"We have no intention of stopping here. The cancellation of the standardized tests is a prelude to the larger move of dramatically reducing (the number) of matriculation exams," Finance Minister Yair Lapid
said Saturday following Education Minister Shai Piron's decision
to cancel the Meitzav standardized exams in the coming school year.
In a message to his supporters, Lapid welcomed the decision by his fellow Yesh Atid party member. "Anyone who attended a Yesh Atid
campaign rally knows that (dropping the standardized tests) was (one of our main) campaign promises," Lapid wrote.
"This does not mean our children will study less literature or history, but it will be learning for the sake of learning, for the soul and for knowledge, rather than the pointless memorization to pass the test and then forget everything the next day," he said.
The Meitzav achievement exam, which is used to evaluate schools, was administered to fifth and eighth-graders at schools around the country, testing language, math and science skills.
Piron's predecessor in the Education Ministry, Gideon Sa'ar,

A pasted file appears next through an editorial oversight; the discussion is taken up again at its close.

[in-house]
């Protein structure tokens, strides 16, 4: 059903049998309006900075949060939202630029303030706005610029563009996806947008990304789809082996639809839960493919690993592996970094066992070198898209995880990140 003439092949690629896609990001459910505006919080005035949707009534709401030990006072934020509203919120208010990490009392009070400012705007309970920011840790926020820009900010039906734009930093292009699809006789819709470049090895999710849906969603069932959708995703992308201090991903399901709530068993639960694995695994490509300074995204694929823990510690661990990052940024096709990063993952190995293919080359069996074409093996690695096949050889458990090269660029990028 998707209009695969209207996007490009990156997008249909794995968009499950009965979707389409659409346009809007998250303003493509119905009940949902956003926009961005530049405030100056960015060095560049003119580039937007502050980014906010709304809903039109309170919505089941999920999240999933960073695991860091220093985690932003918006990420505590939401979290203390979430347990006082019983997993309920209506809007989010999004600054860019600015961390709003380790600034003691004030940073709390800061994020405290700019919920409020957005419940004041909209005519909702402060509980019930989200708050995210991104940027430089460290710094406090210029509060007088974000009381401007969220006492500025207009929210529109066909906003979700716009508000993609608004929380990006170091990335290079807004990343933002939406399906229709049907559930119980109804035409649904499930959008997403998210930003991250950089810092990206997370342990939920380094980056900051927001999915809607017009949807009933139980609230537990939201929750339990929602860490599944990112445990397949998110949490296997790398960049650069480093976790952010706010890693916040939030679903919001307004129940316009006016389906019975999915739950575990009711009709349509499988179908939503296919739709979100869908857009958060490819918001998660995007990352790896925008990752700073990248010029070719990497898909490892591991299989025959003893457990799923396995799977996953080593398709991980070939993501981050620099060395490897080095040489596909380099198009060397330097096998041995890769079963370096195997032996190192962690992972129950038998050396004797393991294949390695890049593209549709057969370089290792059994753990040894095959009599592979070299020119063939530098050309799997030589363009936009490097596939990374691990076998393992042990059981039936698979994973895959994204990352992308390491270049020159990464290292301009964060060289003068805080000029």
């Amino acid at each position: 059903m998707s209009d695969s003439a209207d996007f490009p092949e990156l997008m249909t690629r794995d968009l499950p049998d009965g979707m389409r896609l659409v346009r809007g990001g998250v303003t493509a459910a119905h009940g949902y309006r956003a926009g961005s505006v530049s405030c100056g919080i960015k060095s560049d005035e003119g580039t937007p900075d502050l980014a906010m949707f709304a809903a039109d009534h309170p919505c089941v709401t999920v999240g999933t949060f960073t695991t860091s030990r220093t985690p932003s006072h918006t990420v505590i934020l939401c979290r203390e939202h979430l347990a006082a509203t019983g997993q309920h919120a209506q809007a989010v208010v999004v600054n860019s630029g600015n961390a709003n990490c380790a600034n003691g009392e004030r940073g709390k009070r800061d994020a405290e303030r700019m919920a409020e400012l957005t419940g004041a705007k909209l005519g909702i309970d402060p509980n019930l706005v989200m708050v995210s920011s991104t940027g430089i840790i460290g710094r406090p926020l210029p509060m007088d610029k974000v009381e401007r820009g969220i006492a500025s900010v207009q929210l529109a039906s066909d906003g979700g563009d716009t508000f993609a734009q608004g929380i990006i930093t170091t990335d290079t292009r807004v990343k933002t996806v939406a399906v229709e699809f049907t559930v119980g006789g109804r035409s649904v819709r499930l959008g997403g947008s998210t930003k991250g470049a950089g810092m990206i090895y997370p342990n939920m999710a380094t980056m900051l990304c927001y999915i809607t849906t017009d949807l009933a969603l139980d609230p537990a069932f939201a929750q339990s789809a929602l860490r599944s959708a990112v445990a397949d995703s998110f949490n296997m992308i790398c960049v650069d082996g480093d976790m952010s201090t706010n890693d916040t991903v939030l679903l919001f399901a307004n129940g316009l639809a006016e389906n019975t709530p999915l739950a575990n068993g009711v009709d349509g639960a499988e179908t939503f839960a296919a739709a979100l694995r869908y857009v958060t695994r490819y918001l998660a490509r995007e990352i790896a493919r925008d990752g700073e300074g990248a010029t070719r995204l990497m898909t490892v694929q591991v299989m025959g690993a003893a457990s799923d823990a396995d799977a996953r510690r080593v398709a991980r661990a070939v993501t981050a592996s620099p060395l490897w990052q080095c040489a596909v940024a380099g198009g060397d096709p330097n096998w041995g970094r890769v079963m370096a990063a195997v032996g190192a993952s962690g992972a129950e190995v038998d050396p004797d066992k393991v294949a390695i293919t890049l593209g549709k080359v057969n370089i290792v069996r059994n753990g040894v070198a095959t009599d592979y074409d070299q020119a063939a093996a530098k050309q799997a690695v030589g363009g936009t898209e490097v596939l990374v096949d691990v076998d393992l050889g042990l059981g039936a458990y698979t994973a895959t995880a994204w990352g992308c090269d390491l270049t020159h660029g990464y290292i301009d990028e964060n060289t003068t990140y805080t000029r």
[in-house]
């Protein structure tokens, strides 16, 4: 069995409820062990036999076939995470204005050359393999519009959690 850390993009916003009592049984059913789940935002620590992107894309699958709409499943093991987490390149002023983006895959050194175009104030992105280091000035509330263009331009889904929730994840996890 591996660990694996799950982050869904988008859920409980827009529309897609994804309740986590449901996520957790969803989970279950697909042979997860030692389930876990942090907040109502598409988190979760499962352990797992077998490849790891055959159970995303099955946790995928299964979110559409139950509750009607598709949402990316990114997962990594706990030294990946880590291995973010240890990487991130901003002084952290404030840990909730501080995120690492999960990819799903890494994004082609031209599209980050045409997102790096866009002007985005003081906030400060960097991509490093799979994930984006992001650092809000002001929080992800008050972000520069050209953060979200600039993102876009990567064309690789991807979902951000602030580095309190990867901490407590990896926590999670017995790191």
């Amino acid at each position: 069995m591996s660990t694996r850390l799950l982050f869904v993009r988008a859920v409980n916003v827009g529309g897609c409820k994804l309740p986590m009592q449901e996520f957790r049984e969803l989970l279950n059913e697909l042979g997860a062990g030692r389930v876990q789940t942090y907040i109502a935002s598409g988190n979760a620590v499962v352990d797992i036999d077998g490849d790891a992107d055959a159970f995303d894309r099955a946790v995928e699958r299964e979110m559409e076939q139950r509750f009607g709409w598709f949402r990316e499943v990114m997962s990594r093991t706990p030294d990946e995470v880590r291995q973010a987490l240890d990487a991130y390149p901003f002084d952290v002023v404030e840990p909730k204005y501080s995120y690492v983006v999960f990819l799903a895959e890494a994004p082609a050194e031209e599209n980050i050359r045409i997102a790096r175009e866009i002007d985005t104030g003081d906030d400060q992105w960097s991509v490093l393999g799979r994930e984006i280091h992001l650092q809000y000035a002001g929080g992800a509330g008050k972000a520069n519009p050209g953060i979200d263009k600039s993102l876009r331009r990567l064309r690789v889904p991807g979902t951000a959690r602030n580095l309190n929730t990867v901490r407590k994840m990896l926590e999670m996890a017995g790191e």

described the decision to freeze the comparative exams in elementary and junior high schools as "a very dangerous thing to the system" that will lead to the "deterioration of academic achievements."
Lapid denied recent reports according to which the Finance Ministry is proposing to cut pension payments by as much as 10% starting from January 2014. "Sometimes it just stops being funny. I open the newspaper
and read that I have decided to cut pensions by 10%. I never made such a decision," he wrote.
Addressing the increased tax
on luxury items, the finance minister said: "If someone wants a yacht or a plane that is his prerogative, but fairness dictates that the State demand more from him."
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